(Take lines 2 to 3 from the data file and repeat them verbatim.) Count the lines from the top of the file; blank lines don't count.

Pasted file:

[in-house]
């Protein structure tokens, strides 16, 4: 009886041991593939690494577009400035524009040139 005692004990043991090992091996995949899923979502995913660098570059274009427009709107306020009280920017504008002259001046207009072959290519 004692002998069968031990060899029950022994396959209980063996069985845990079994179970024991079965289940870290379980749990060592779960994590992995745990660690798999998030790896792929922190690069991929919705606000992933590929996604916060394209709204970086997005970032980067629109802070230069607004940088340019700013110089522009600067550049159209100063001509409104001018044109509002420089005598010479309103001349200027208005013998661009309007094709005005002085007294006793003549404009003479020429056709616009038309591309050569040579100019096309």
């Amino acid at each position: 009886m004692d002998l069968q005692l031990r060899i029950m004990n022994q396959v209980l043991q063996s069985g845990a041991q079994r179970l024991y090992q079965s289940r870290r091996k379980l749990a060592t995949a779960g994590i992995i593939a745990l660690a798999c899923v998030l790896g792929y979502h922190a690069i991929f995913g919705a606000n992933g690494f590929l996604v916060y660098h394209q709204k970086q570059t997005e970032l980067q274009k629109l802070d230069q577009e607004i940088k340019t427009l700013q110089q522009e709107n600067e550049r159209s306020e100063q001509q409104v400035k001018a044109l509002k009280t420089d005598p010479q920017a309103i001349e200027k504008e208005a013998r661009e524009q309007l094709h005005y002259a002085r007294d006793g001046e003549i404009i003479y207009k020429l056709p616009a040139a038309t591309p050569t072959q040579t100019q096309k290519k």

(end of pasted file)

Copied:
């Protein structure tokens, strides 16, 4: 009886041991593939690494577009400035524009040139 005692004990043991090992091996995949899923979502995913660098570059274009427009709107306020009280920017504008002259001046207009072959290519 004692002998069968031990060899029950022994396959209980063996069985845990079994179970024991079965289940870290379980749990060592779960994590992995745990660690798999998030790896792929922190690069991929919705606000992933590929996604916060394209709204970086997005970032980067629109802070230069607004940088340019700013110089522009600067550049159209100063001509409104001018044109509002420089005598010479309103001349200027208005013998661009309007094709005005002085007294006793003549404009003479020429056709616009038309591309050569040579100019096309």
């Amino acid at each position: 009886m004692d002998l069968q005692l031990r060899i029950m004990n022994q396959v209980l043991q063996s069985g845990a041991q079994r179970l024991y090992q079965s289940r870290r091996k379980l749990a060592t995949a779960g994590i992995i593939a745990l660690a798999c899923v998030l790896g792929y979502h922190a690069i991929f995913g919705a606000n992933g690494f590929l996604v916060y660098h394209q709204k970086q570059t997005e970032l980067q274009k629109l802070d230069q577009e607004i940088k340019t427009l700013q110089q522009e709107n600067e550049r159209s306020e100063q001509q409104v400035k001018a044109l509002k009280t420089d005598p010479q920017a309103i001349e200027k504008e208005a013998r661009e524009q309007l094709h005005y002259a002085r007294d006793g001046e003549i404009i003479y207009k020429l056709p616009a040139a038309t591309p050569t072959q040579t100019q096309k290519k």